Recently I went on a trip to the northern part of Euboea, one of the largest islands of Greece, and only a couple of hours north of Athens. I had visited Euboea on a number of occasions, but had never visited the northern mountainous part of the island. We drove through tree-covered roads and picturesque villages with the thick forest of pine trees going all the way down to the coast. It is easy to understand the history and the mythology that is connected with this island.
We started off by crossing over to Euboea from the port of Arkitsa and headed for Aidipso, which was our base. From there we visited the areas of Agios Georgios, Lihadonisia, the Monastery of Osios David in the area of Rovia, the area of Limni, a swim at Agia Anna and then on to Istaia. A visit to the church of Saint Ioannis Rossou in the township of Prokopi is a must. Then on to Eretria for lunch with a stop-over at Halkida for coffee before heading back home. The weather was just right for such a tour.
The highlight of the tour for me was the visit to the island complex known as Lihadonisia.
The scientific version is that the islands were formed after a very strong earthquake in 426 B.C. The land between the islands sank and that is how they were formed. However, I prefer the more romantic version, which, according to Greek mythology, names the islands after Lihas, Heracles’ servant. Deianira, Heracles’ wife, gave Lihas a robe to give to Heracles as a present. However, the robe was poisonous. Deianira thought that Heracles was having an affair with another woman and it was her way of taking revenge. Heracles, in terrible pain, quickly removed the robe thinking that Lihas was trying to poison him. He picked him up and hurled him into the sea, thus forming the islands, which when seen from above, form the body of a person.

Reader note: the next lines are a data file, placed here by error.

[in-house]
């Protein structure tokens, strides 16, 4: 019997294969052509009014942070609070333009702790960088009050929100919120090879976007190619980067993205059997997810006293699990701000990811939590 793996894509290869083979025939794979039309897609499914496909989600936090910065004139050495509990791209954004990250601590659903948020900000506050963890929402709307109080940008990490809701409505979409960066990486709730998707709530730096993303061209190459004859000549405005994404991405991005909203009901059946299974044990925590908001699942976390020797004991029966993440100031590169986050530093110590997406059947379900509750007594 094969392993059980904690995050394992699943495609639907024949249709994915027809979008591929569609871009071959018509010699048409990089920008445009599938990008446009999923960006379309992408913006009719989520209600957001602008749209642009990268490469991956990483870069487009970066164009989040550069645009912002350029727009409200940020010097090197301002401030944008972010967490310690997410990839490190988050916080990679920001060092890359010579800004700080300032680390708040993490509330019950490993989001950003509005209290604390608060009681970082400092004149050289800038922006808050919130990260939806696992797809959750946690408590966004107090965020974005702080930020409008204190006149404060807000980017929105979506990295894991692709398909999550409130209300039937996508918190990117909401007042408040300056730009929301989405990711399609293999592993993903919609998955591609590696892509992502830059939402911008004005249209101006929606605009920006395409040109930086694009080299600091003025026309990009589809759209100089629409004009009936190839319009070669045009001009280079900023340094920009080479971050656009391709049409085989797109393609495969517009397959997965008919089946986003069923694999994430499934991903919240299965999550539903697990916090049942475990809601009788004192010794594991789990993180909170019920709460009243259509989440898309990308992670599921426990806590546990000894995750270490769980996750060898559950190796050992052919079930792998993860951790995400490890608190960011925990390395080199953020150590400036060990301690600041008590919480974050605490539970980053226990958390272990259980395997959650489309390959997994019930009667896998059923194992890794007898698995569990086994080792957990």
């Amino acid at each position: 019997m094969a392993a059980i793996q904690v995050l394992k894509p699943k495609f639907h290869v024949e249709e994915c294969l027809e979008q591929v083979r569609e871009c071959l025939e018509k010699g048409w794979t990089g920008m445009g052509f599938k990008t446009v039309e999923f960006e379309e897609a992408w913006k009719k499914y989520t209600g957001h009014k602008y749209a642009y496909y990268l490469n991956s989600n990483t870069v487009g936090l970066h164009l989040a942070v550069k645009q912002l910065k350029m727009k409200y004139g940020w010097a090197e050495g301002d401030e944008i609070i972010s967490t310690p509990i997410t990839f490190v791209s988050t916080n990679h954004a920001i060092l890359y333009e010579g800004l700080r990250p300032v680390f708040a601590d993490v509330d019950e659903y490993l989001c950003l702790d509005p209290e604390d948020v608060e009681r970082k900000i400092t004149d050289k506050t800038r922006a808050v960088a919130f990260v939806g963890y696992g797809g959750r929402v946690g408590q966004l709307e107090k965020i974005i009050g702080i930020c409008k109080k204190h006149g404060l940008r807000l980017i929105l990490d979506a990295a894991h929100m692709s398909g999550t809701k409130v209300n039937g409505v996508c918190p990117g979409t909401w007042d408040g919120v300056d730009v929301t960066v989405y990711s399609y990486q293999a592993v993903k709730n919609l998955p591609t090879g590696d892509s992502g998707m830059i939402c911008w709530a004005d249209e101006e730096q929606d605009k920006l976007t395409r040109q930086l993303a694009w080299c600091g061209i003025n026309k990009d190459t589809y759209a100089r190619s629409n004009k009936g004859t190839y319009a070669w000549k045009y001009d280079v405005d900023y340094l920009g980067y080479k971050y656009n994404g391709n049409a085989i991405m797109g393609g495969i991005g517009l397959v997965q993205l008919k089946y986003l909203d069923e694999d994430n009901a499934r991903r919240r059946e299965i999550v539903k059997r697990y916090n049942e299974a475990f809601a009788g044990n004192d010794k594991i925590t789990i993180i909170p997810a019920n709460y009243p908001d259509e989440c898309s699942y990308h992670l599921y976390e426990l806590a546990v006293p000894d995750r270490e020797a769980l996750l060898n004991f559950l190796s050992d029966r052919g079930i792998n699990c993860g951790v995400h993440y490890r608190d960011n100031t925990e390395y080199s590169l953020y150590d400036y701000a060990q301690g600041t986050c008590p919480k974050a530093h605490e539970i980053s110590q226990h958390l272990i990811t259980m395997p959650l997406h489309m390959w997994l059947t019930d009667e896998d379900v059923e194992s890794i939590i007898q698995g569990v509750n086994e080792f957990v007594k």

There are seven main islands and a number of smaller ones. The main island is Manolia, which is the main tourist area and has an organised beach area. The other islands are Strongili, which has a big lighthouse on it, Mikri Strongili, Steno, Vagia, Vorias and Limani. The smaller rock formations around the islands are called Pontikonisia (mouse islands). Ancient remains have been found on the larger islands.
The islands are considered to be the Seychelles of Greece with their crystal clear turquoise waters and sandy beaches.
They are connected by boat with the village-port of Agios
Georgios (Saint George). Besides the swimming and relaxing on the beach of Manolia, you can take a boat trip around the islands. The boat has a glass bottom that allows you to see the sea bottom, the reefs and the shipwrecks, which are visited by divers from all around the world. You may also meet a family of monk seals, Monachus Monachus, one of the most endangered mammals in the world.
Greek coffee with loukoumades, honey and a couple of balls of ice-cream at Aidipso is a great way to relax after a day of sightseeing. Make sure you try it when you visit the town!!